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What Are the Risks Of Having a Hysterectomy?

Before we discuss the risks of a hysterectomy, it's necessary that we understand what a hysterectomy actually is. A hysterectomy is the surgical procedure a woman undergoes for to remove her uterus and/or womb. So what are the risks behind having this surgical procedure?

When you're contemplating or needing a hysterectomy, the risks and complications that go along with the surgery will depend largely on what type of hysterectomy you undergo. There are three ways a hysterectomy will take place. Depending on the type of problem that has been diagnosed, the doctor will advise the patient which procedure is safest.

So what are the three procedures?

Three Types of Hysterectomy Procedures

Abdominal hysterectomy – Surgeon makes incision in the stomach area to remove uterus.
Laparoscopic hysterectomy – small multiple incisions on the stomach where a camera (laparoscope) is placed into the woman's belly button. Uterus will be ground up and removed through the small incisions. It can also be removed in one piece through the woman's vagina.
Vaginal hysterectomy – An incision is made in the vagina so that the uterus can be removed as a whole through the vagina.

Five Risks and/or Complications That Come With a Hysterectomy

There are many risks and complications that can arise from a hysterectomy. It's vitally important that, if you were to undergo this surgical process, you are educated on those risks and complications. Here are five commonly known risks and complications that can occur with a hysterectomy.

Bleeding – Any surgery you undergo has a risk of excessive bleeding. A hysterectomy is no exception. If the bleeding becomes too serious, you may need a blood transfusion or need a second procedure to stop the bleeding.

Blood Clots – Most pelvic surgeries have an increased chance of blood clots that can travel to a woman's lungs or to her legs. Once the surgery is completed, patients are often given a minute dose of blood thinner, or else are given special stockings that will be worn on the legs so that no blood clots will form. If a woman does get a blood clot, she'll be given blood thinners for up to six months after the surgery.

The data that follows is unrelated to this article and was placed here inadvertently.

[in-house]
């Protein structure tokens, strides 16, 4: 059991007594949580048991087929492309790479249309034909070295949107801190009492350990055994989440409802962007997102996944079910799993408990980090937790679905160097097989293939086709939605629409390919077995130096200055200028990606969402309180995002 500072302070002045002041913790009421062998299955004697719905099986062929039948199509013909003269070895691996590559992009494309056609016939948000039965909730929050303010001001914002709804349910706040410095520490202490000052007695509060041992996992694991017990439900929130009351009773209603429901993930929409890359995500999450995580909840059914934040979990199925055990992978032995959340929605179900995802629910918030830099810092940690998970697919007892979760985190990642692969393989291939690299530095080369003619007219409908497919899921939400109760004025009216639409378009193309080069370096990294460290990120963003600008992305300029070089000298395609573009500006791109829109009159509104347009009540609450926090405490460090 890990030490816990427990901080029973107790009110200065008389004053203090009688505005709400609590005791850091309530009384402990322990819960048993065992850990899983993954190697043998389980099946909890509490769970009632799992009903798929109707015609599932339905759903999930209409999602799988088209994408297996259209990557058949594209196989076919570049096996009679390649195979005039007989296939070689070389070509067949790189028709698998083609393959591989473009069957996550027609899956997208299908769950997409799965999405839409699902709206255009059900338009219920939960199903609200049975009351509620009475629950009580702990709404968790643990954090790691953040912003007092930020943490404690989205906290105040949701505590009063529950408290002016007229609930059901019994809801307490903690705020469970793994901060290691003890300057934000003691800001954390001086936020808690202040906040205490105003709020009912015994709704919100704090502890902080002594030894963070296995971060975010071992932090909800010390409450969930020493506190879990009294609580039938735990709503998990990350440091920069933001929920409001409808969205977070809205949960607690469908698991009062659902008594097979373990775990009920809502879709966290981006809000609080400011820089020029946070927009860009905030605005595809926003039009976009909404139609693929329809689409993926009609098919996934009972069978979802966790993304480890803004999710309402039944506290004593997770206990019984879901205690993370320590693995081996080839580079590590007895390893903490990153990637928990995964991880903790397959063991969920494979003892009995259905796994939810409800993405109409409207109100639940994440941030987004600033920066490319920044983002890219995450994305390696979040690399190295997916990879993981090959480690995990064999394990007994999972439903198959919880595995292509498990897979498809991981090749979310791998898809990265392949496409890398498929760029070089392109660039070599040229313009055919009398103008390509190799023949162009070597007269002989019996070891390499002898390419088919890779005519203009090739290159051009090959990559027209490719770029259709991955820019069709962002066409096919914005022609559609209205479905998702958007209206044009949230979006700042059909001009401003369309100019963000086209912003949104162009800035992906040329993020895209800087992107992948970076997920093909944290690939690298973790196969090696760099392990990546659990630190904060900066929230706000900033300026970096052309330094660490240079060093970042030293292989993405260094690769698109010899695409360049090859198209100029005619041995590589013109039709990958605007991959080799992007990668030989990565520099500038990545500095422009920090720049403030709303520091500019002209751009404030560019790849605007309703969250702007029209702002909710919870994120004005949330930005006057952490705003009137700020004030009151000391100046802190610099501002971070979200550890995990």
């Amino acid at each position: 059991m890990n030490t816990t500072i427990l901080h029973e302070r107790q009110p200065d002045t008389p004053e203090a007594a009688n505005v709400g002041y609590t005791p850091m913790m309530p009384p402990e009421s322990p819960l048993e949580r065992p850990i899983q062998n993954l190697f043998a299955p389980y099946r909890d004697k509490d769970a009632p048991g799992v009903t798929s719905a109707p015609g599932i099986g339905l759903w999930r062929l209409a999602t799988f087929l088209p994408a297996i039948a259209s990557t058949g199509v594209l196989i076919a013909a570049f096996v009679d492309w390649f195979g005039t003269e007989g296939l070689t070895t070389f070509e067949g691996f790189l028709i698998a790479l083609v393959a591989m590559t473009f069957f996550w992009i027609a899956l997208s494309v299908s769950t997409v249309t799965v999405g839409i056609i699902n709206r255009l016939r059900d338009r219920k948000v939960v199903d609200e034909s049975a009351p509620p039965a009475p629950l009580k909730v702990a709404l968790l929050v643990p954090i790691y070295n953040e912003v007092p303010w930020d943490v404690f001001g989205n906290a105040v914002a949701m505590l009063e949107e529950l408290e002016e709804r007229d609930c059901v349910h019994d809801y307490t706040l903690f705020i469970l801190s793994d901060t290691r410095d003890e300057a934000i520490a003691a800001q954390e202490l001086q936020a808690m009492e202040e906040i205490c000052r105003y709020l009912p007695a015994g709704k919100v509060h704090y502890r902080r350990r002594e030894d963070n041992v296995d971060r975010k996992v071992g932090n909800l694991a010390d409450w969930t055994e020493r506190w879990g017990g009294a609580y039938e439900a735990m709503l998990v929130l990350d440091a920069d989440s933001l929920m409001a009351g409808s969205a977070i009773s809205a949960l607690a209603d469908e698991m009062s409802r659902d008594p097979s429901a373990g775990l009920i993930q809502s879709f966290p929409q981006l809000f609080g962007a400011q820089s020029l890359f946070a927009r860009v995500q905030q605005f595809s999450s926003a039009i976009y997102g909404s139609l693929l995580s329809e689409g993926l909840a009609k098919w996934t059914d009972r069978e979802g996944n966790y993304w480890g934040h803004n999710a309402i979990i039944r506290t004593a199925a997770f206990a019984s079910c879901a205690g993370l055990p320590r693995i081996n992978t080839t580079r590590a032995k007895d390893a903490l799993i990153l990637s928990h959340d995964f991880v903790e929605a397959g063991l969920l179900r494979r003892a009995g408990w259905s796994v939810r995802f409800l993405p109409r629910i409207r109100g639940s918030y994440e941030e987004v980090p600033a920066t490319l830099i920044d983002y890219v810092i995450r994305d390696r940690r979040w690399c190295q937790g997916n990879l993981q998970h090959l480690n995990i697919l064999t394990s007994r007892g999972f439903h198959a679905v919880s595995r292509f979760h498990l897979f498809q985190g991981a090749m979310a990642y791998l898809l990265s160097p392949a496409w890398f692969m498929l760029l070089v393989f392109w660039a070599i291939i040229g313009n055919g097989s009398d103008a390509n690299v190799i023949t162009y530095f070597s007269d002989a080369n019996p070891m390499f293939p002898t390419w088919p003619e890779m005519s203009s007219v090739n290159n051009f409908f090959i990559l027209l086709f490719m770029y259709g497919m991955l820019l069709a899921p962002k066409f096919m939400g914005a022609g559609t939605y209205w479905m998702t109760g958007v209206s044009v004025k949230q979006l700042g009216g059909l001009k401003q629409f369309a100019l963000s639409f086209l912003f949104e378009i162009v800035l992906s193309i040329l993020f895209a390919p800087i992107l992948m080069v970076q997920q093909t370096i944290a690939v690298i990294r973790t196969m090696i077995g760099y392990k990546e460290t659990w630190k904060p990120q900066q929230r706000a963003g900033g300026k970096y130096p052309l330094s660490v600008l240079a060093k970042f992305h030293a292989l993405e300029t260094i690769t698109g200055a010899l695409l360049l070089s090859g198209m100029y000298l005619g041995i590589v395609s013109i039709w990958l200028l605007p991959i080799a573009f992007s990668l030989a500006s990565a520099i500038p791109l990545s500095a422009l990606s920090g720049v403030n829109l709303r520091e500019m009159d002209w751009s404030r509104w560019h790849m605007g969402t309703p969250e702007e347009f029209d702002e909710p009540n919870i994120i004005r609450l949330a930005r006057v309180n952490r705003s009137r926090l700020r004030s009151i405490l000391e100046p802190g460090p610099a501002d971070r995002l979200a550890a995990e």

Damage to Other Pelvic Organs - Keep in mind that a woman's uterus is close to many organs, and it's quite possible that these organs can become accidentally damaged while the hysterectomy is taking place. This is especially true if the surgery is taking place because of fibroids or adhesions. While damage to other bodily organs is rare, it's a possibility.

For instance, the urine tubs can be damaged during the hysterectomy because they lie in close proximity to the uterus. However, if the damage is caught early, it can be repaired.

The bladder has a chance of being damaged as well, but it can be repaired with few additional complications. A Foley catheter will need to stay in place for about a week.

A bowel that has been damaged can be repaired, especially if the damage is caught during the initial surgery. In rare instances, a temporary colostomy is needed.

Early Menopause – When a woman has a hysterectomy that leaves her ovaries behind, she'll tend to go into menopause approximately four years before she initially would have.

Infection – It's not uncommon for infections to occur after a hysterectomy. Infections can occur in the following places:

  • Bladder
  • Incision
  • Inside abdomen
  • Vagina

In rare cases, an infection begins to abscess. An abscess is bacteria and pus that will need to be drained.

Nine Questions That You Should Inquire about the Hysterectomy Risks and Complications

Before you agree to any surgery, including a hysterectomy, it's important to learn about the procedure and about your doctor. Here are nine questions you should ask.

  • What are the complications based on the procedure chosen?
  • Which of the three procedures has the least amounts of complications?
  • Which procedure does the doctor recommend?
  • How many hysterectomies as the doctor done?
  • What percentage of those surgeries has had complications?
  • What antibiotics does the doctor recommend and how?
  • Will your ovaries be removed?
  • Will there be additional tests before the procedure to detect possible complications?
  • Can you reduce your chances of complications?


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